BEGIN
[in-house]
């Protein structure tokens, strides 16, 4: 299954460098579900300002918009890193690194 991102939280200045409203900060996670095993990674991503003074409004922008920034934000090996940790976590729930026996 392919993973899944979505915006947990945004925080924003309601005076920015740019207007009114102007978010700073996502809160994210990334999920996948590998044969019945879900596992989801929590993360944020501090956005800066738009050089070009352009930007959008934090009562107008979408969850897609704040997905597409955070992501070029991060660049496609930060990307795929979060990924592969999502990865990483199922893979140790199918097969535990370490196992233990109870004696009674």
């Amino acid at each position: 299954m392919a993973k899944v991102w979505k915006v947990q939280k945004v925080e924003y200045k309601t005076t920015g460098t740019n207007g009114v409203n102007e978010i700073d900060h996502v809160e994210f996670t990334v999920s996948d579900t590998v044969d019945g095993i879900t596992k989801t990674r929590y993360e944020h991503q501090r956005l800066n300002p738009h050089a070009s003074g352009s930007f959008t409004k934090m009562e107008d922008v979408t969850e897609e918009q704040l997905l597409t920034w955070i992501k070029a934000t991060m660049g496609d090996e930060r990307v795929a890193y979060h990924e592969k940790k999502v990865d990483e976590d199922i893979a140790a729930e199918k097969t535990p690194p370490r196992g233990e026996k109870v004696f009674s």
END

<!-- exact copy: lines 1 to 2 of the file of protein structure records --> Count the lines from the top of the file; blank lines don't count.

[in-house]
């Protein structure tokens, strides 16, 4: 299954460098579900300002918009890193690194 991102939280200045409203900060996670095993990674991503003074409004922008920034934000090996940790976590729930026996 392919993973899944979505915006947990945004925080924003309601005076920015740019207007009114102007978010700073996502809160994210990334999920996948590998044969019945879900596992989801929590993360944020501090956005800066738009050089070009352009930007959008934090009562107008979408969850897609704040997905597409955070992501070029991060660049496609930060990307795929979060990924592969999502990865990483199922893979140790199918097969535990370490196992233990109870004696009674």